PR that works for me by Maris Soule

maris2015Writers strive for name recognition (our brand). To achieve this goal, we give away items (swag) that range from small to humongous and from relatively cheap to very expensive.

 

When I started writing, I was published by Harlequin, who promoted their brand name not the author’s. Harlequin would send us bookmarks to give out, but those bookmarks featured Harlequin’s logo, how to contact Harlequin, and what lines Harlequin published. They also put inserts in our books, removable pages that showed the cover(s) of upcoming releases, but neither the bookmarks nor the inserts, nor the ads they ran in magazines promoted individual authors. Harlequin’s swag promoted the publisher and how to sign up for their book club. We writers were simply a part of a “stable” of writers. They even tried to (or did) control the writer’s name.

 

Finally writers realized they needed to promote themselves; now we are the brand, not the publisher. Readers follow writers, not publishing houses. This is great, but it also means achieving name recognition has become extremely important. The “How to” is the hard part.

 

I’m the first to admit I suck at promotion. I have enough trouble finding time to write. I don’t want to waste time running contests, giving weekly perks to keep a fan club (street gang) active, sending out 4 to 10 tweets a day, adding to my Pinterest boards, or explaining “What’s on my mind?” on Facebook. I do blog (my focus is on writing) on Wednesdays (http://marissoule.com/blog/). I try to remember to send out an occasional Tweet, do try to say something on Facebook and respond to others, and have posted some things on Pinterest. About 4 times a year I try to get a newsletter out and anytime I give a talk, I try to pick up more email addresses for my mailing list.

 

Mostly I do face-to-face promotion. I meet someone, we start talking, and along the way the topic of “What do you do?” comes up and I tell the person that I’m a writer…and I hand that person a bookmark or business card.

 

On my bookmarks, I include a book cover and a short blurb. I have both sides printed, on high quality paper, and I include as much info as I can: Name (fairly large), email, and web address. Where to find/buy my books. A list of books (at least ones available). And, for new releases, an ISBN number to help a bookseller order the book.

 

bookmarkfront

Bookmarks, I’ve discovered, fit nicely into a side pocket of my purse and can be pulled out with ease. If I’m in a doctor’s waiting room, I can leave a few on the table with the magazines. I can slip a bookmark into a business size envelope when paying a bill. The bookmark may never be used in a book, but it’s a concise, and relatively inexpensive advertising tool.

bookmarkback

I do not put my address on my business cards, but I do list my name, phone number, email address, and web address. Under my name, in fairly large letters, I have WRITER. That often starts a conversation. I usually have the cover of one of my recent books on the front. So far I haven’t put anything on the backs of my cards, but I know others do, and I plan on doing that. It might be a short rave review, or maybe a list of places to buy my books.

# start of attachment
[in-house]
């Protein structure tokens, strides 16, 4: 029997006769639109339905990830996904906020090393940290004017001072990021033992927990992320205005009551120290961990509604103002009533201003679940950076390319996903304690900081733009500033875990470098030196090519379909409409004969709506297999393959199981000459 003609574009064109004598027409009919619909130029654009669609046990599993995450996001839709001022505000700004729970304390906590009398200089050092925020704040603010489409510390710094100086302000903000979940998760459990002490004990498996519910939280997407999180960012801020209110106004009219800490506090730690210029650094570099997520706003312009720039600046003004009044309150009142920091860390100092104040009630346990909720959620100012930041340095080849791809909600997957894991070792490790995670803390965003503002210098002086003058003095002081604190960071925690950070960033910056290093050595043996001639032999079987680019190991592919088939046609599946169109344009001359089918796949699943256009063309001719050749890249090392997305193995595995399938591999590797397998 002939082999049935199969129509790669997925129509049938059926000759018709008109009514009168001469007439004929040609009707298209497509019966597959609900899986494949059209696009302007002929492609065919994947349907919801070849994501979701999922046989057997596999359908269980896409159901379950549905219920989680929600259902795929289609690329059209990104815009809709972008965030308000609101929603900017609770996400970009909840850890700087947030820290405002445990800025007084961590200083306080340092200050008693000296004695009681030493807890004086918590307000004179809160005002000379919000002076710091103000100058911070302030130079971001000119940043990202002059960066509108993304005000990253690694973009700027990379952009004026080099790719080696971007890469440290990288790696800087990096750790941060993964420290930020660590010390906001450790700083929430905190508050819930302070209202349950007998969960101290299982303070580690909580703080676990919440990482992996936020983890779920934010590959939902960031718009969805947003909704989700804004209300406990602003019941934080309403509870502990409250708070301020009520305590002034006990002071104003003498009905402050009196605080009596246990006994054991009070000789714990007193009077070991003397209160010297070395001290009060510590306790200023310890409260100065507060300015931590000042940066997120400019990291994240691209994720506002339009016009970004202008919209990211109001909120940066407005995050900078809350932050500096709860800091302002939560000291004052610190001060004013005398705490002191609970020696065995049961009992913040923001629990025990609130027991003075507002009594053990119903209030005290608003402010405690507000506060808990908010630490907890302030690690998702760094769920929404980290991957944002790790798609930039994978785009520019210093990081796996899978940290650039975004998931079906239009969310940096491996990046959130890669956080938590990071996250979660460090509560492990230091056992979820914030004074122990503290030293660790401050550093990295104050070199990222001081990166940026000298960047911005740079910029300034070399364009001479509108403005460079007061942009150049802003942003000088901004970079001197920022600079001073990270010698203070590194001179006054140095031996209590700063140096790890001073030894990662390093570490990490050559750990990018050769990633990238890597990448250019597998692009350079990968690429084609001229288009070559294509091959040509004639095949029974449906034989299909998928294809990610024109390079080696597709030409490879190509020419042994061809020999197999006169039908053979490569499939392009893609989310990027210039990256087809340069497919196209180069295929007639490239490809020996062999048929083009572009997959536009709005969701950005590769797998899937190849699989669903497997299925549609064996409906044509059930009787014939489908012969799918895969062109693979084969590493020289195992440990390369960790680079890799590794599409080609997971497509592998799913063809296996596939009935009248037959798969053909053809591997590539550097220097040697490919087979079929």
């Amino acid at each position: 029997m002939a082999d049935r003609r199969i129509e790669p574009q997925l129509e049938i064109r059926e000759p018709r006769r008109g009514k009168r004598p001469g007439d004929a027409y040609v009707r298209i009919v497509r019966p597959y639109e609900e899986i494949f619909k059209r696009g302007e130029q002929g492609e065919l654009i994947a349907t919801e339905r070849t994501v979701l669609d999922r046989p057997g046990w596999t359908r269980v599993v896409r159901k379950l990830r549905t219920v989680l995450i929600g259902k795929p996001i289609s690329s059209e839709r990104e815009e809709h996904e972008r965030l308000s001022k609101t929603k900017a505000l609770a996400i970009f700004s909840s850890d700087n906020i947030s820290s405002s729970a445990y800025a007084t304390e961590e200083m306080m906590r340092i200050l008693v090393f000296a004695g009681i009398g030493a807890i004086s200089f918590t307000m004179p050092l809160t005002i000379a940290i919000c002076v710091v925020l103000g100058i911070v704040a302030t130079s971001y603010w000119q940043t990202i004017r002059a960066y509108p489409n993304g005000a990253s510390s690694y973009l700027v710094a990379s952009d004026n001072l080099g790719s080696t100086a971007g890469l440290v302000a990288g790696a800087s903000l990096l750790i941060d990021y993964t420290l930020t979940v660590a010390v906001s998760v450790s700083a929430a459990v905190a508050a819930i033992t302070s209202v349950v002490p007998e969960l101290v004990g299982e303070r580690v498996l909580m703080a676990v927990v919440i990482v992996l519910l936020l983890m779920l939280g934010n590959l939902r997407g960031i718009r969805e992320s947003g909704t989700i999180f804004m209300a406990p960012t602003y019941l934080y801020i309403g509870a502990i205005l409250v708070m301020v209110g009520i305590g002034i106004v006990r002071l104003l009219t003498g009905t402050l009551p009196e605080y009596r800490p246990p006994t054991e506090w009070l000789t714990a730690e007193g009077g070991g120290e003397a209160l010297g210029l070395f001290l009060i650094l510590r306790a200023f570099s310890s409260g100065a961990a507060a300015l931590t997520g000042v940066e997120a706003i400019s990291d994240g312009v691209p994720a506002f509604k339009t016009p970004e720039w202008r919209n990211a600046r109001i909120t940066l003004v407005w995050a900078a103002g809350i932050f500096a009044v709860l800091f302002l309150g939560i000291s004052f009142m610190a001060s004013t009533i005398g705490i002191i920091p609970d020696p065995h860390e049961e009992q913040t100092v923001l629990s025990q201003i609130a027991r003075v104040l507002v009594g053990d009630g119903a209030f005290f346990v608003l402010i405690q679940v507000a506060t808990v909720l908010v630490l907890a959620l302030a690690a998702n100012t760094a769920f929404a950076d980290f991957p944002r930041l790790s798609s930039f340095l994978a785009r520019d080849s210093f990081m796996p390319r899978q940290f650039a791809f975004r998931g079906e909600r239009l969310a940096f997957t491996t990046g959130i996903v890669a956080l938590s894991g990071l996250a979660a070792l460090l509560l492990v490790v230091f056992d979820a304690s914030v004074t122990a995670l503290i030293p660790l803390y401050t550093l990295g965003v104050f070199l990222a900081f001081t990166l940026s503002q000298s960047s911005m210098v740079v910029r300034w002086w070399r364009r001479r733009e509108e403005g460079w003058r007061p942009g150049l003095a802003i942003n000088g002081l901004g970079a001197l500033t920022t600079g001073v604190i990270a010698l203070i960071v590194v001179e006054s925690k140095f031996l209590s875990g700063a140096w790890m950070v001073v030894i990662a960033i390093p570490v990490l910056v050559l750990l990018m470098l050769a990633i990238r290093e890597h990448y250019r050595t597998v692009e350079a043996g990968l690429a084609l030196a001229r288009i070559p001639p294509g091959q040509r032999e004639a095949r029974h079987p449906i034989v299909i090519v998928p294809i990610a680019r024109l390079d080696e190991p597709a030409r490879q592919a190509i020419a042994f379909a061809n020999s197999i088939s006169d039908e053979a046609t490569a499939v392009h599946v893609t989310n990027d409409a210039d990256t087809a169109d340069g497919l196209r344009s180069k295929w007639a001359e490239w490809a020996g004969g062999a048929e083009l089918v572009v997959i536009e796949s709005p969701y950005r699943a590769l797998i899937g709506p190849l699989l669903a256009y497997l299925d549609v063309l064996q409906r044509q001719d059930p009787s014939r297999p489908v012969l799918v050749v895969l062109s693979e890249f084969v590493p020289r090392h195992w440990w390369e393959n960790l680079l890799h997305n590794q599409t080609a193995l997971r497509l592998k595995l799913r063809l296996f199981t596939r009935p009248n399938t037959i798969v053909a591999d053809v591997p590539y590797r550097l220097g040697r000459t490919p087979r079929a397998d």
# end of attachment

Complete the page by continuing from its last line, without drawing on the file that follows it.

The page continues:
businesscard

 

Whenever I’m asked to spell my name or give my name and phone number, I quickly pull out a card. If necessary, I can tell them my street address (it switches between our winter and summer locations), but nowadays most want phone and email along with your name, so it’s right there and can be attached to a file or put near the phone.

 

I find the bookmark and business card work as a personal introduction to the fact that I’m a writer, they usually start a conversation about books and/or writing, and create a long term impression…and that’s what branding is all about.

 

****

 

ECHOES OF TERROR: In Skagway, Alaska, a billionaire’s teenager daughter is missing and Officer Katherine Ward is assigned the case. When Katherine realizes the girl and another have been taken by the same man who kidnapped and raped her seventeen years before, the terror of those months in captivity resurfaces. She knows he’s a man who won’t hesitate to kill…and that she’s the real reason he’s in Alaska.

Release date: March 22, 2017

 

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Maris Soule started her career writing romances for Harlequin, Silhouette, and Bantam Loveswept before switching to mysteries and thrillers. (The Crows, As the Crow Flies, Eat Crow and Die, were published by Five Star Mysteries/Gale/Cengage and A Killer Past, was published by Robert Hale, Ltd.) Echoes of Terror, her 30th book and one of the last released by Five Star Mystery will be available March 22, 2017.

 

Originally from California, Soule was attending U.C. Santa Barbara when she met and married her husband. He somehow talked her into moving to Michigan, where they raised two children that they’re very proud of. Although Soule taught art and math for 8 years, reading and writing have always been her passion. She does do some painting when she and her husband are in Florida during the winter months.

 

For more information, visit her at:

http://www.marissoule.com

http://marissoule.com/blog/

http://facebook.com/marissoule

https://www.facebook.com/MarisSouleAuthor/

http://twitter.com/marisSouthHaven

https://www.goodreads.com/author/show/305476.Maris_Soule

https://www.pinterest.com/marissoule/

The Good and the Bad News About Marketing by Catherine Dilts

When it comes to selling fiction, here is what I’ve learned about current marketing wisdom:

The Bad news – no one knows what works.